With the news still buzzing over the COVID scares, the second game of the second round commenced. With the withdrawal of Levon Aronian and the forfeiture of Indonesian players, it will be interesting to see if additional measures will be in place going forward. It appears that masks will remain optional.

    In today’s matches, there was were very interesting encounters. Magnus Carlsen won impressively from an equal ending squeezing out a win against Sasa Martinovic. There was a marvel on how the World Champion managed to squeeze a win out of this. At the main website, they cited 53…Bh6? (53…Kd7 giving up the pawn is a draw even a pawn down), and 54…axb5? as the losing moves. “The computer holds the endgame with 54…Kd7 but it’s not easy at all for a human player,” it stated.” Even other players were amazed.

    Truly a symbol of resourceful and resilience by the World Champion!

    Bassem Amin closed out his match against Hovhannes Gabuzyan becoming the first African player to advance to round 3. In fact, he has a favorable bracket and will face the winner of Etienne Bacrot (France) and Ravi Haria (England). Haria had a major upset against Vadim Zvjaginsev. The other Egyptian Abdelrahman Hesham was in a must-win situation, but his 15.Rg5?! started a descent into trouble. The Romanian took everything and won in only 31 moves. It was a good run for Hesham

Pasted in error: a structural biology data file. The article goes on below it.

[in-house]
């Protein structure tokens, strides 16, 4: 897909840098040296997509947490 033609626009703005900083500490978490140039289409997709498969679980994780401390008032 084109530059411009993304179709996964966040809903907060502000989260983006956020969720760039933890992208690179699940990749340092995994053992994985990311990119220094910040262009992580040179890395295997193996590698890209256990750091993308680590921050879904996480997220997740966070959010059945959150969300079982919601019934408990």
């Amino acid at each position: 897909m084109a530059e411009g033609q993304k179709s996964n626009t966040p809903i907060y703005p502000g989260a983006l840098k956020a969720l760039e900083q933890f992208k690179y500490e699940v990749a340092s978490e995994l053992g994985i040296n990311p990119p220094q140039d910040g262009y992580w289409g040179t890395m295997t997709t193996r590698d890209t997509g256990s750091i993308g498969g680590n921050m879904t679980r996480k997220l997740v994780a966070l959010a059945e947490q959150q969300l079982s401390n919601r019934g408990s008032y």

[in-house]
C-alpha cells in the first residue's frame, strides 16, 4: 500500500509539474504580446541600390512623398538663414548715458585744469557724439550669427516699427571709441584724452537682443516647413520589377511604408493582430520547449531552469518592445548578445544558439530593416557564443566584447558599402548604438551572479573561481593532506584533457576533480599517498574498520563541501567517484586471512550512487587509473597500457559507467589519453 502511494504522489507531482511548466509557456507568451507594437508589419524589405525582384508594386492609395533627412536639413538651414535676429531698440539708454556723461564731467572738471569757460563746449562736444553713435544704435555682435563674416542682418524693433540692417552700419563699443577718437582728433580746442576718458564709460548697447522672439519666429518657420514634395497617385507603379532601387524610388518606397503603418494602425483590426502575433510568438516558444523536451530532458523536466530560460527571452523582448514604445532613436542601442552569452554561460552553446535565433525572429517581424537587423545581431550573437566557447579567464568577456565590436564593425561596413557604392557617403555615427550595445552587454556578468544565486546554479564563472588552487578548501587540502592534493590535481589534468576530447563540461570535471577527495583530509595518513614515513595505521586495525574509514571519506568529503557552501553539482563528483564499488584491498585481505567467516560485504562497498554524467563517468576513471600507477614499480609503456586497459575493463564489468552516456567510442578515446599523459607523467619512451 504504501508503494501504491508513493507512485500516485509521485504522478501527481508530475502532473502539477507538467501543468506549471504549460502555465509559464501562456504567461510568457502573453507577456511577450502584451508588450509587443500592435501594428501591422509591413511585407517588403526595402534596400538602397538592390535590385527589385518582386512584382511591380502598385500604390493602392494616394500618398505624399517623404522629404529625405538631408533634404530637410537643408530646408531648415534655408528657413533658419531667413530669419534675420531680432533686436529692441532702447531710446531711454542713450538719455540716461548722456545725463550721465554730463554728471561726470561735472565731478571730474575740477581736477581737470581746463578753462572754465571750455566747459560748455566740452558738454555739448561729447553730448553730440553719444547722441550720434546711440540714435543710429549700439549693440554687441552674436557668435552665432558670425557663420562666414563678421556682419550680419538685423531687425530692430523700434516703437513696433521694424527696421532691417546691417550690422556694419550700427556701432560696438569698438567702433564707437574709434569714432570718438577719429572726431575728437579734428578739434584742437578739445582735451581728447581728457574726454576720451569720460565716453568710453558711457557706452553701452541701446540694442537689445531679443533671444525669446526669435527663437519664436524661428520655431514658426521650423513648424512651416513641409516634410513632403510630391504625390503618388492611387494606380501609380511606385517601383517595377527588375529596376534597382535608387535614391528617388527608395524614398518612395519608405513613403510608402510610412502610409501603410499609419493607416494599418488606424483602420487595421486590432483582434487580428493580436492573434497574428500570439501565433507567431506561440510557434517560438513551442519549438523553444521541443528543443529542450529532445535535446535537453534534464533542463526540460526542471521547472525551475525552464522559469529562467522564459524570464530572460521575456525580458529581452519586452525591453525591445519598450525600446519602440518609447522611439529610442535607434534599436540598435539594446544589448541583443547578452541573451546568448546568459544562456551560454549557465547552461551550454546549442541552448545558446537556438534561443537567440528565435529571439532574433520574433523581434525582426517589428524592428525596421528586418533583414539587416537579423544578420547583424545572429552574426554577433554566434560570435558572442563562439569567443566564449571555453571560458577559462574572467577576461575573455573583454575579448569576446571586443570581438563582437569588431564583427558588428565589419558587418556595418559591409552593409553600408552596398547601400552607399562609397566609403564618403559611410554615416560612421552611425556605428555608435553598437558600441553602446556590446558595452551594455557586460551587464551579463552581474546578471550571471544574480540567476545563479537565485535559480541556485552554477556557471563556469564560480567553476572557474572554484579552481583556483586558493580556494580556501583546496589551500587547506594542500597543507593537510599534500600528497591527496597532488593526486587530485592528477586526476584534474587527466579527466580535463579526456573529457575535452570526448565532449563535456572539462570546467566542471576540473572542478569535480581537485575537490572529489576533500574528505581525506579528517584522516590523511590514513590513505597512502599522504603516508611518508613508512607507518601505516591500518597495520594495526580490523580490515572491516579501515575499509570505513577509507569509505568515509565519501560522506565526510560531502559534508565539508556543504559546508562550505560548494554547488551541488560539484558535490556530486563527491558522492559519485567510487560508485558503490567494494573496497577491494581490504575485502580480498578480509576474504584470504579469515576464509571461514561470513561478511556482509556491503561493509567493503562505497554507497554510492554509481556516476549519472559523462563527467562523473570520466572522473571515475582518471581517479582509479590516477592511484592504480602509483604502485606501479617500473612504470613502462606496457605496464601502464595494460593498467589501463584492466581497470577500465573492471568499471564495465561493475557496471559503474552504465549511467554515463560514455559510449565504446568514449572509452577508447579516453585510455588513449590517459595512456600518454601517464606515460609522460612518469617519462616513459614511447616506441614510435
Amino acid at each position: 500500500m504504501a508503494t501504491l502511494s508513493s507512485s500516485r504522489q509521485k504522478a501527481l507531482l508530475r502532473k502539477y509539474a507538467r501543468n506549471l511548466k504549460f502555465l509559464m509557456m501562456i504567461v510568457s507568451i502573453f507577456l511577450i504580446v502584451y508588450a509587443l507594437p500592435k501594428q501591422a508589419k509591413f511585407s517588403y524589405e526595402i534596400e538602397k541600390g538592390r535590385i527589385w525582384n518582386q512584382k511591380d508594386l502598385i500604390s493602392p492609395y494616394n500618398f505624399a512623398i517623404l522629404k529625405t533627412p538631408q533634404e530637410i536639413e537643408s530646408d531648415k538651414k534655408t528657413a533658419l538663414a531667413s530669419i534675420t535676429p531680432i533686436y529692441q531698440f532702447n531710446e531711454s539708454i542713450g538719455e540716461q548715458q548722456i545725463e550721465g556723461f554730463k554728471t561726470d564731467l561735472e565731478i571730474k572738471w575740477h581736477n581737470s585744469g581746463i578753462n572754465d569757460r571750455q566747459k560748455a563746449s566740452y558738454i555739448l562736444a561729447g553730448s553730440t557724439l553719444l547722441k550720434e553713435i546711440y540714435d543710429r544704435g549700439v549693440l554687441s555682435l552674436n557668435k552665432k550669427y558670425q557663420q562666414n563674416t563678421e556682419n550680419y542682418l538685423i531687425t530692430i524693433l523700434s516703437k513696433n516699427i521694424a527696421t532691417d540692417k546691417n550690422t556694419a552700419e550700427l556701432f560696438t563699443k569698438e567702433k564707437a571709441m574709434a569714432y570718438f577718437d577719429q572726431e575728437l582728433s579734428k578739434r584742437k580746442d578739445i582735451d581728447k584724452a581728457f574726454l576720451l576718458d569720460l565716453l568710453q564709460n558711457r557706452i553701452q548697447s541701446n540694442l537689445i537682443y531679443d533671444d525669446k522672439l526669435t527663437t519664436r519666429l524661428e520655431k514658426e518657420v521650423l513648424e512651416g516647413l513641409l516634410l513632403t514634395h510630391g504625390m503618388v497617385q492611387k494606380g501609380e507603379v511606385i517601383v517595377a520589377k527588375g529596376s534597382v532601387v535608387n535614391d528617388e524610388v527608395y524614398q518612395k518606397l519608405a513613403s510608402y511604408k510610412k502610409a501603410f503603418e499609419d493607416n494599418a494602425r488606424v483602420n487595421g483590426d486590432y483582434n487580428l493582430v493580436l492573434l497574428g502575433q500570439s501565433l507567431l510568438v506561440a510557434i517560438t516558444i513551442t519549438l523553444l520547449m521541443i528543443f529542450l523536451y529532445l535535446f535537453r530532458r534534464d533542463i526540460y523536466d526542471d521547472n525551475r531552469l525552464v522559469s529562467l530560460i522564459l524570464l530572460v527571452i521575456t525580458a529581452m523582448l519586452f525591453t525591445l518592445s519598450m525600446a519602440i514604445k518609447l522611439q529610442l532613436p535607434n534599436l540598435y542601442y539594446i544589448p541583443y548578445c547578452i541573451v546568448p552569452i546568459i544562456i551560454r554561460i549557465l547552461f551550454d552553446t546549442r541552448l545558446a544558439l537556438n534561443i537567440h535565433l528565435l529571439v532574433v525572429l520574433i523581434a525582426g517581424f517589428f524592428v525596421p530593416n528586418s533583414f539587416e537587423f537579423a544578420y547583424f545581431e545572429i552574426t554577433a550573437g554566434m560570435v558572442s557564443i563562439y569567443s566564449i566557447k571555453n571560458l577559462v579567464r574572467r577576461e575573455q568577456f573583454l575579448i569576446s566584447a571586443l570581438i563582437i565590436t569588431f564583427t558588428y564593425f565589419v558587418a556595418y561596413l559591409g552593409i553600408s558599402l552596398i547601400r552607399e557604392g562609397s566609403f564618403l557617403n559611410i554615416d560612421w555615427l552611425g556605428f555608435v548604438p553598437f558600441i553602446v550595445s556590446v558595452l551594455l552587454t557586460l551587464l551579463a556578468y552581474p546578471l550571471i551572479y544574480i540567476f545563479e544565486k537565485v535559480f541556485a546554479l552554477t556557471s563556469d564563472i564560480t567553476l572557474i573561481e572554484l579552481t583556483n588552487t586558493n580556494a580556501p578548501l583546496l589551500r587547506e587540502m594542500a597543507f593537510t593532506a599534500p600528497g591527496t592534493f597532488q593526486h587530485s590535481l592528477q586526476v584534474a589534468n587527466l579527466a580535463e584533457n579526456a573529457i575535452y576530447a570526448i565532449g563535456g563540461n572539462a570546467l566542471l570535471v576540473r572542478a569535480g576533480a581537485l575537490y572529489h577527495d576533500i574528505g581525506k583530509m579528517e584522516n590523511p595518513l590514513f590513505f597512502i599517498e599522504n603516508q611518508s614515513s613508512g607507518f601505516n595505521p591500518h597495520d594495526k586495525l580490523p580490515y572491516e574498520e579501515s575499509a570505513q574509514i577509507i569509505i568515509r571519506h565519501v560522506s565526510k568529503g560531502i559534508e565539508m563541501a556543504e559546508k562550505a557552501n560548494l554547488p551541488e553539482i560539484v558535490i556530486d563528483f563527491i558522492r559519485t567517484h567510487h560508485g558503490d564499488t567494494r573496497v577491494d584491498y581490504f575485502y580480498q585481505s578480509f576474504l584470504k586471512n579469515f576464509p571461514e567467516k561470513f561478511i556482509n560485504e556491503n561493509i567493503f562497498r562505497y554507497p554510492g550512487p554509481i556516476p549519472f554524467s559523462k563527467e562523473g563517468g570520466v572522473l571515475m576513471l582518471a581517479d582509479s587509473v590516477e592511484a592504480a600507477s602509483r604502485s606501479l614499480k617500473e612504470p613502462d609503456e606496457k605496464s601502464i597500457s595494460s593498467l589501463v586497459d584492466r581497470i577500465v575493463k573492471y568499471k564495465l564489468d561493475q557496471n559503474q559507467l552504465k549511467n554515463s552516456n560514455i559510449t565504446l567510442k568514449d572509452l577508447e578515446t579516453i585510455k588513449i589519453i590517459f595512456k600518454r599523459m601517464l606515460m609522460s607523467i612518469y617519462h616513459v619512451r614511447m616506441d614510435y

One of the best games of the round was the game of the round saw Poland’s Michal Krasenkow scintillating win over Russia’s Kirill Alekseenko.

    Russia will field nine of the last 32 players in the women’s field led by top-seed Aleksandra Goraychkina. Ukraine and Georgia have three apiece.Alexandra Kosteniuk talked about advancing with a win over Peru’s Deysi Cori, online vs. OTB and the COVID situation.